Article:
Recently, with China characteristically acquisitive of Arunachal Pradesh (protesting Prime Minister Narendra Modi’s February 20 visit to the border state), the Indian media, too, followed script. It followed script in waking up from its cyclical stupor, realizing an entity known as Arunachal Pradesh in fact exists; it must exist, given, after all, China is contending over it yet again. The media reported China’s vitriol indulgently: That China continues to consider the Indian state disputed territory was the news of the day.
But Arunachal matters to India for reasons beyond the China threat. And news organizations purporting to cover all of India ought to be awake the year round, reflecting Arunachal’s intrinsic worth through coverage of its internal issues.
It hardly needs being said how insulting it is for anyone to be told he matters only in relation to his big, always-talked-about neighbor. This is the reality Arunachalees face. The media’s indifference towards Arunachal’s internal affairs, however, is perhaps unsurprising given not one national paper has a bureau in all 80,000 square kilometers of the state. The implication is that Arunachal’s 13 lakh people do not matter for who they are: Arunachalees, Indians; 13 lakh individuals with 13 lakh stories, all irrelevant.
Of course, the reality of Arunachal Pradesh is entirely different—as would be obvious, and as I can personally attest from four months of reporting from the state.
Arunachal is home to exciting achievements. These are literary: The state is home to the likes of Mamang Dai, a Padma Shri laureate, and Yeshe Dorjee Thongchi, a Sahitya Academy awardee. These are linguistic: The state is home to 90 languages, more than that in any other state in the country. These are sporting: Genung Tekseng, for example, won an archery gold medal in the recent National Games. Tekseng has been selected to represent India in the Asian Archery Cup in Thailand later this month. These are agricultural: The state just won the 2013-14 “Krishi Karman Commendation Award” for overall grain production—for a third consecutive time. All of these and other achievements merit the national media’s attention.
The state faces critical questions about its future—and the media ought to play a seminal role in nurturing debate. To take two examples: First, the future of free speech in the state needs examination. In the past, journalists in the state have faced intimidation, to say the least; for instance in 2012, associate editor of The Arunachal Times Tongam Rina was shot outside her office. Second, law in the state faces an unclear, exciting future. The state underwent a separation of powers only last year! Until then, it had no independent judiciary. The institution of the Gaon Burah (Village Elder) continues through recognition by the state government, in accordance with a pre-independence law. The law empowers Gaon Burahs to adjudicate based on tribal mores. One can imagine that tribal mores often clashes with the Indian Penal Code, leading to all sorts of legalistic confusion. Further complicating law in the state is the continued existence of “kings,” who sometimes exercise informal authority on judicial matters.
Based on just these examples one would hope any national-level editor, anywhere in the country, will agree that Arunachal is home to many, many desperately interesting and important issues.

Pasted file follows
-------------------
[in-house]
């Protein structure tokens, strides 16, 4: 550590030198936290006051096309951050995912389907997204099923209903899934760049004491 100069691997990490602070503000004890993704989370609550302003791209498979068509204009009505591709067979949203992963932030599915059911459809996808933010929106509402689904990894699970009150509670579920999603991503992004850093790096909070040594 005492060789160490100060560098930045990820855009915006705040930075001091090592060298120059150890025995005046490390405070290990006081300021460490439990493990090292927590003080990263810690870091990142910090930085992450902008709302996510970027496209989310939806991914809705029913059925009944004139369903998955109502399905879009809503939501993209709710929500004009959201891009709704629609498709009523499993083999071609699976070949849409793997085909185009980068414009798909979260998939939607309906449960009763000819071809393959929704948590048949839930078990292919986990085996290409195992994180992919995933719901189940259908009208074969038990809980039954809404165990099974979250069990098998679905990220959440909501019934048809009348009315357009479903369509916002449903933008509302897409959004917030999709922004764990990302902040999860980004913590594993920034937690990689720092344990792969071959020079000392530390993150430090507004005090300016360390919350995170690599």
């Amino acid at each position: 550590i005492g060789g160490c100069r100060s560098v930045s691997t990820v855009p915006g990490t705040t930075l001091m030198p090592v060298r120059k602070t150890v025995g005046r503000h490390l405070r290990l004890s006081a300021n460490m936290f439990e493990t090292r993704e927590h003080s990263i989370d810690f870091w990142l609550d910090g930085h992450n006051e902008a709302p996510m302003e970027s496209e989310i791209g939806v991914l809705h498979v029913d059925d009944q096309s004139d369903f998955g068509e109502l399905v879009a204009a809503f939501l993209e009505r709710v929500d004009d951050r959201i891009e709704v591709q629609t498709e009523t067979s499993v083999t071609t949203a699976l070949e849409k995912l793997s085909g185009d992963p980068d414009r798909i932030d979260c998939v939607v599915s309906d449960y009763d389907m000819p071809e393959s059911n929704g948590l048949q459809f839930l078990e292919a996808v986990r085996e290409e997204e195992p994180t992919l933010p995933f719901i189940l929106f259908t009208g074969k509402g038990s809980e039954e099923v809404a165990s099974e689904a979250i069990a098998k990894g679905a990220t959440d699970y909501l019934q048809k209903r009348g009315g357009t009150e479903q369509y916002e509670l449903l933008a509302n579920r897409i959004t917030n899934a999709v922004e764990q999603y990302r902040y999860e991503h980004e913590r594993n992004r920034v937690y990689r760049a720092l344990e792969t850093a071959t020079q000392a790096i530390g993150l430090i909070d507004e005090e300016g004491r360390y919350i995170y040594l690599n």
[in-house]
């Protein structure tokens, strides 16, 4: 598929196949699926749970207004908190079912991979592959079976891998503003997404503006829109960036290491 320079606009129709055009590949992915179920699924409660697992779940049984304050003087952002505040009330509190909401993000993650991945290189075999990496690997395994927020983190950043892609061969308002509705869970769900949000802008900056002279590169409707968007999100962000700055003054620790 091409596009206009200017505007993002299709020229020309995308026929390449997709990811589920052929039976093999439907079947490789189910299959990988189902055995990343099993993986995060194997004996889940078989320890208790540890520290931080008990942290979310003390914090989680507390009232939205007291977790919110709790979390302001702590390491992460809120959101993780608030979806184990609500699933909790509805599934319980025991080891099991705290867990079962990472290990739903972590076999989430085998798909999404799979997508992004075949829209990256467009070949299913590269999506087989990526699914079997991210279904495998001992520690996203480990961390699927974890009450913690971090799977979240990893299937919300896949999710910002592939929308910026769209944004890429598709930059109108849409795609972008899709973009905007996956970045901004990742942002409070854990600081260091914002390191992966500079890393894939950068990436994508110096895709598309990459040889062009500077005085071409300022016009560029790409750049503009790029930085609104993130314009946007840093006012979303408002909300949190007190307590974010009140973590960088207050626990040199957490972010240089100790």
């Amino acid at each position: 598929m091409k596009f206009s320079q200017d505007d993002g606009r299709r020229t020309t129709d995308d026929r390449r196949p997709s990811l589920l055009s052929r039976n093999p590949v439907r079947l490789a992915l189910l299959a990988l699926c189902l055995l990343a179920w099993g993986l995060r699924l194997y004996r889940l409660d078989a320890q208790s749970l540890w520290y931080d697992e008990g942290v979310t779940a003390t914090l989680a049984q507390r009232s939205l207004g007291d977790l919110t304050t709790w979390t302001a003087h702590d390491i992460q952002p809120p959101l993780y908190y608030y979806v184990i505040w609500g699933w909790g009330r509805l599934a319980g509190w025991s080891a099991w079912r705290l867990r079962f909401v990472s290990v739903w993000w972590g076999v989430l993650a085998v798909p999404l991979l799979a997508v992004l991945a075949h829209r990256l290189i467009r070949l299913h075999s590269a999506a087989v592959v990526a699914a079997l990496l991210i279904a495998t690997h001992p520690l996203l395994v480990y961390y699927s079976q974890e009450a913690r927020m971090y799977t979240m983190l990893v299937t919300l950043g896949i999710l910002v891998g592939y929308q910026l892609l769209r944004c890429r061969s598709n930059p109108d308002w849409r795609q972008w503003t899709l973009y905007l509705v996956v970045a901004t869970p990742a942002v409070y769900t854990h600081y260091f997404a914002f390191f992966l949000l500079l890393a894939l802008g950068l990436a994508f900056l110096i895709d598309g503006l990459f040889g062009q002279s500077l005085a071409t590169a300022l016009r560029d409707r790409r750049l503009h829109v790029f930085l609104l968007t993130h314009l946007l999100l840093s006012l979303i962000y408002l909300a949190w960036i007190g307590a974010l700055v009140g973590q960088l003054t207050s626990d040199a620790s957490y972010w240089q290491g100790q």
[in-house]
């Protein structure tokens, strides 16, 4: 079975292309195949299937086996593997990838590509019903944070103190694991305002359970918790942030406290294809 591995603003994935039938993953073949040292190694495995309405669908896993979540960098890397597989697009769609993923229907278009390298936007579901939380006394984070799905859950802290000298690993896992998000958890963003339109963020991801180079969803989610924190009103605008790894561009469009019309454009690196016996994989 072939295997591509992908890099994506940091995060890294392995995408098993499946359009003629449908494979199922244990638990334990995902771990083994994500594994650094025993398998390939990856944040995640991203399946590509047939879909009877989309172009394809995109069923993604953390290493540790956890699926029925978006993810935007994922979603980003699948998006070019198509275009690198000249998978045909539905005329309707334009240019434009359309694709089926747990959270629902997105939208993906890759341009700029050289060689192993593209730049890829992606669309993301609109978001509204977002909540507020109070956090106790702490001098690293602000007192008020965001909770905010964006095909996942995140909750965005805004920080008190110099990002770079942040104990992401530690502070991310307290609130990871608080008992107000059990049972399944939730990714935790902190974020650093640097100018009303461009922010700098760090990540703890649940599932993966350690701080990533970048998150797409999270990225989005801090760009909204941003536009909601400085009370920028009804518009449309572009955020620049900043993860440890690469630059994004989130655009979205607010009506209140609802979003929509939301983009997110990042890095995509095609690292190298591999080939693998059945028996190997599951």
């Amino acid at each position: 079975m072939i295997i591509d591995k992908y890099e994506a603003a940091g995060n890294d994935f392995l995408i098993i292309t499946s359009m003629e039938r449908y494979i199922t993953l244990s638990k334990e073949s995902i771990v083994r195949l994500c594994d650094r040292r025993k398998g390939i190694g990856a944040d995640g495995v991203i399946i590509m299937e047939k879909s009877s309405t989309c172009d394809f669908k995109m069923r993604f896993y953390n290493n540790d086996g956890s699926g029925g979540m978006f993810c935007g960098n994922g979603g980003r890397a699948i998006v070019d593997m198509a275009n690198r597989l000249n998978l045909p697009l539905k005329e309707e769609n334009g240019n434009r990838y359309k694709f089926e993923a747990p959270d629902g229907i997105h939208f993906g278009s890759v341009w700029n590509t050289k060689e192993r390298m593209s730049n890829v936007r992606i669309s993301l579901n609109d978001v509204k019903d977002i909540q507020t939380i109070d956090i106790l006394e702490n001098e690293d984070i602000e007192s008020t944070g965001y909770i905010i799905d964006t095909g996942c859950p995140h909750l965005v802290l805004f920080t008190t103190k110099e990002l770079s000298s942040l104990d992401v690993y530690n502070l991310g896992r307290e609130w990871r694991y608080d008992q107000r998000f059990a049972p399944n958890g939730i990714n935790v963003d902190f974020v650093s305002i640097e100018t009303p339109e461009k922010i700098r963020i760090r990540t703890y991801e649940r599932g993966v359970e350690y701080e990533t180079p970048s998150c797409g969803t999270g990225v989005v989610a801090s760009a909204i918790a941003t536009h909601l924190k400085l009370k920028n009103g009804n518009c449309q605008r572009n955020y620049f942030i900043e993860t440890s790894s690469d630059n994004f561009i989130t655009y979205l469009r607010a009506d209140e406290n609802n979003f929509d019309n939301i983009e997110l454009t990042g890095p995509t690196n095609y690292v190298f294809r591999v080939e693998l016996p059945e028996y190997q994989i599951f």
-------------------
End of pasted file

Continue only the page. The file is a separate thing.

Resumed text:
Then there are the internal problems—just pure bad things that require continuous, rigorous coverage. The state is home to insurgent groups, which carried out attacks only recently. Native languages are dying, including Khamtee, the sole Arunachal tongue with a script of its own. Today only a handful of elderly people can read it. Drug-abuse is persistent. Crime is seemingly inexorable. The private sector is miniscule. Currently, the state imposes no income tax on its denizens. Partly because of this the New Delhi-Arunachal relationship continues to be an unhealthy, patron-client one. And based on several hundred interviews, it appears Arunachalees are in despair over what they see as a state of unhinged corruption in the state.
If all of these reasons for Arunachal’s significance, in its own right, are not enough, what makes the national media’s China-centric approach to the state even more absurd is that the average Arunachalee is not thinking about China, at all. He or she is worried about jobs, about the delayed payment of government salaries, about the god-awful roads, about the state’s fraying indigenous identity. For Arunachalees China is distant. Editors ensconced in Delhi and Mumbai, however, seem to think China is all that matters as far as the state is concerned.
The Modi government’s efforts towards according the state all-round attention is admirable—and signals a refreshing break from New Delhi’s long paternalistic approach to the state.
It’s past time the national media change its approach, too. For the most part it did not, as one example, consider reporting on an Improvised Explosive Device (IED) explosion and a gun battle in the state, which led to three deaths, on February 6, sufficiently important. But maybe the omission is not the news organizations’ fault; maybe there is just some confusion over identity and jurisdiction; The Times of India and Hindustan Times, for instance, might usefully change their names to The Times of Scandal, and The International Times. Entire parts of India, clearly, are extraneous for their purposes.
*Abhimanyu Chandra is a graduate of Yale College and currently a Yale Charles P. Howland fellow. Opinions expressed are the author’s own.